The latest version of iOS has a number of interesting and useful tweaks and changes across all platforms, but as we’re comparing it with Android Honeycomb, a tablet-specific operating system, we’ll concentrate mainly on the ways in which iOS 4.3 enhances the iPad experience.
Apps and Media:
One of the most touted changes from Apple’s marketing and PR teams has been the enhancement of the Airplay and wireless networking capabilities which is a feature present on iPad, iPhone and iPod.
Airplay is Apple’s wireless media streaming technology, which allows users to stream virtually real-time video, audio and photo images direct to Apple enabled TVs, a very snazzy and extremely useful feature which was introduced in iOS 4.2.
Version 4.3 has expanded Airplay to include streaming of web-based H.264 videos.
This feature certainly has a lot of potential but it’s important to note it has its limitations, most notably that web-based content can only be streamed if it is authorised by website developers via permission tags.
Apple has done its best to make permission tagging a relatively hassle free task for web developers but of course this makes no guarantees that what you want to stream will be stream-able.
Another new element of this feature for 4.3 is that it now allows you to stream self-made videos straight from the device, previously this required a video to be transferred to a computer and to be resynchronised first but Apple has now eliminated all the fuss.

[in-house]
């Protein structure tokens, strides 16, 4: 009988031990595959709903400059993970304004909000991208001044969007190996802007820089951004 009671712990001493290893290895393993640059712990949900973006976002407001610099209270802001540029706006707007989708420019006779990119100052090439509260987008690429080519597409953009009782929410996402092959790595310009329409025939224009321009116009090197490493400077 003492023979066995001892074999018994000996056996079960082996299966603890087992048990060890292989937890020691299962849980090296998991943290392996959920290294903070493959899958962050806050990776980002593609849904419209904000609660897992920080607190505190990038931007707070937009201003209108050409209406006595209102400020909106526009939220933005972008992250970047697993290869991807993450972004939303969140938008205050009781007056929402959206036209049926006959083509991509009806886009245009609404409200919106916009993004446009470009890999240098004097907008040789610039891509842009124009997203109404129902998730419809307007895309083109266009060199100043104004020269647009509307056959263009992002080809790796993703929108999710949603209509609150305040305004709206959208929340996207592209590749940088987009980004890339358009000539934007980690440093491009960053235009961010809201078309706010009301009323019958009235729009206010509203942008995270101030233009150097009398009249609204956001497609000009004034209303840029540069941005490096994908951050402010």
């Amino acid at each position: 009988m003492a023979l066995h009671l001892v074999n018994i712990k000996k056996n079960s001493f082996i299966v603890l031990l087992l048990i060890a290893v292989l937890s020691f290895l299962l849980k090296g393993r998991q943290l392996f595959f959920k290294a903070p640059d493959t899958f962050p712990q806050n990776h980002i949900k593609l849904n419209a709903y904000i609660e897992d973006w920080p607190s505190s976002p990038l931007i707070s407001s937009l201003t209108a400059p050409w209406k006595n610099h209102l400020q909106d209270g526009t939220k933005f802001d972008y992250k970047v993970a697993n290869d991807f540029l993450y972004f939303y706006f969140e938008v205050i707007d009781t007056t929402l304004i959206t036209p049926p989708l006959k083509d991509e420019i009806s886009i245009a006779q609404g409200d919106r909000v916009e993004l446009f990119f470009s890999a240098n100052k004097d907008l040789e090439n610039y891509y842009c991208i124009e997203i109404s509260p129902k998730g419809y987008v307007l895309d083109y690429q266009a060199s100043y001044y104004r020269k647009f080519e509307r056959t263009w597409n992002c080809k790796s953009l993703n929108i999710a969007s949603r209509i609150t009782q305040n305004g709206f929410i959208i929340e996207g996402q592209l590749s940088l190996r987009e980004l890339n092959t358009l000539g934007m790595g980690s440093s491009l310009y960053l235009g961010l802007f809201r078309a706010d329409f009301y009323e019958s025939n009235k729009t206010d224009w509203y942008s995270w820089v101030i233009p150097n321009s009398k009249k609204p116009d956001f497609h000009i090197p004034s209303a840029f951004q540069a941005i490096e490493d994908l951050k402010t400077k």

Multi-tasking is a continual strength of the Android system and in this version it continues to get better and better as it has been boosted to be quicker and generally more user-friendly.
Honeycomb is more than capable of running high-end apps and content with good performance thanks to integrated OpenGL graphics acceleration and the Renderscript 3D graphics engine.
On iOS 4.3 the Apps interface has had a slight reshuffle, the Updates tab now has a series of large icons for your updatable apps which display little or no information, unfortunately, but instead have a peculiar ‘Installed’ button which, when pressed, takes you to the update page for that app.
It’s difficult to see this as a step forward or back, it simply comes across as change for change’s sake.
The Android browser has, in the past, been something of an awkward beast but Google has made real efforts here and the improvements are considerable. Most importantly, the browser has had additional features pilfered from its Chrome heritage and now includes tabbed browsing.
Contact integration with Facebook, and to a lesser extent Twitter, plus support of native social networking apps have been standing features of both operating systems since previous versions, so in that regard they’re fairly equal.
However, on iOS 4.3 Location Services has received a revamp and is now quickly and easily accessible in the Settings menu.
It’s also been updated with the new Find My Friends utility, part of Apple’s MobileMe service, which pretty much does what the name suggests being essentially Apple’s alternative to Android’s established Google Latitude as a location-based social networking tool.
There are a couple of changes to iOS in this version which are iPad specific – a new multi-touch function keeps up with popular trends in the touchscreen world allowing the use of four and five finger gestures.